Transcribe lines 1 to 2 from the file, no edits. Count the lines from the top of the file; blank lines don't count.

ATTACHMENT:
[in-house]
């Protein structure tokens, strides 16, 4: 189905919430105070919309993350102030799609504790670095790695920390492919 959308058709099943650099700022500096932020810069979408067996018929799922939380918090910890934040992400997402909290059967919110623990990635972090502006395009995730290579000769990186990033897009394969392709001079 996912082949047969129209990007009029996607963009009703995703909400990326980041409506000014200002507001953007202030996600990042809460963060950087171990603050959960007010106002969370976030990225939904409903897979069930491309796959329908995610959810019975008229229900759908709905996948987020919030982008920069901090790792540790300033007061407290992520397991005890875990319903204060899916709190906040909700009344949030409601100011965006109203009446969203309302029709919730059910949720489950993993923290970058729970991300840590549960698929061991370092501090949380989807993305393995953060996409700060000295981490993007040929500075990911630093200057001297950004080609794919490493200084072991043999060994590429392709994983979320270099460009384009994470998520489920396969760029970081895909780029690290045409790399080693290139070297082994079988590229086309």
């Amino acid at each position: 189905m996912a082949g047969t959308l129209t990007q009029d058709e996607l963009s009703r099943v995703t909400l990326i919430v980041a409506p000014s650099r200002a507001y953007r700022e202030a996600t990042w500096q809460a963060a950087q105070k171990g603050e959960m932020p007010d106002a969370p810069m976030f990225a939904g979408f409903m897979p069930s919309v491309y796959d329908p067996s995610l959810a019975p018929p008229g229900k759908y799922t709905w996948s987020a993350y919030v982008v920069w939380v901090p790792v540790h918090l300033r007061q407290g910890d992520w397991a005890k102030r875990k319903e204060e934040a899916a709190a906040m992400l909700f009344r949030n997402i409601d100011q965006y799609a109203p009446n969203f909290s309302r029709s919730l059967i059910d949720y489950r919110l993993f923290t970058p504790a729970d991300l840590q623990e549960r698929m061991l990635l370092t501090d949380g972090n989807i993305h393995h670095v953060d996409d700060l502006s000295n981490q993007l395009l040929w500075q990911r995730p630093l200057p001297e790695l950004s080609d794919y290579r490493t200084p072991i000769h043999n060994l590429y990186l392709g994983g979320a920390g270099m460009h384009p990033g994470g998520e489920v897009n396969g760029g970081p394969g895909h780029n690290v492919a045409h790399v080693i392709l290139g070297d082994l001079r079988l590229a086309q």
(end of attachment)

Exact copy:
[in-house]
């Protein structure tokens, strides 16, 4: 189905919430105070919309993350102030799609504790670095790695920390492919 959308058709099943650099700022500096932020810069979408067996018929799922939380918090910890934040992400997402909290059967919110623990990635972090502006395009995730290579000769990186990033897009394969392709001079 996912082949047969129209990007009029996607963009009703995703909400990326980041409506000014200002507001953007202030996600990042809460963060950087171990603050959960007010106002969370976030990225939904409903897979069930491309796959329908995610959810019975008229229900759908709905996948987020919030982008920069901090790792540790300033007061407290992520397991005890875990319903204060899916709190906040909700009344949030409601100011965006109203009446969203309302029709919730059910949720489950993993923290970058729970991300840590549960698929061991370092501090949380989807993305393995953060996409700060000295981490993007040929500075990911630093200057001297950004080609794919490493200084072991043999060994590429392709994983979320270099460009384009994470998520489920396969760029970081895909780029690290045409790399080693290139070297082994079988590229086309």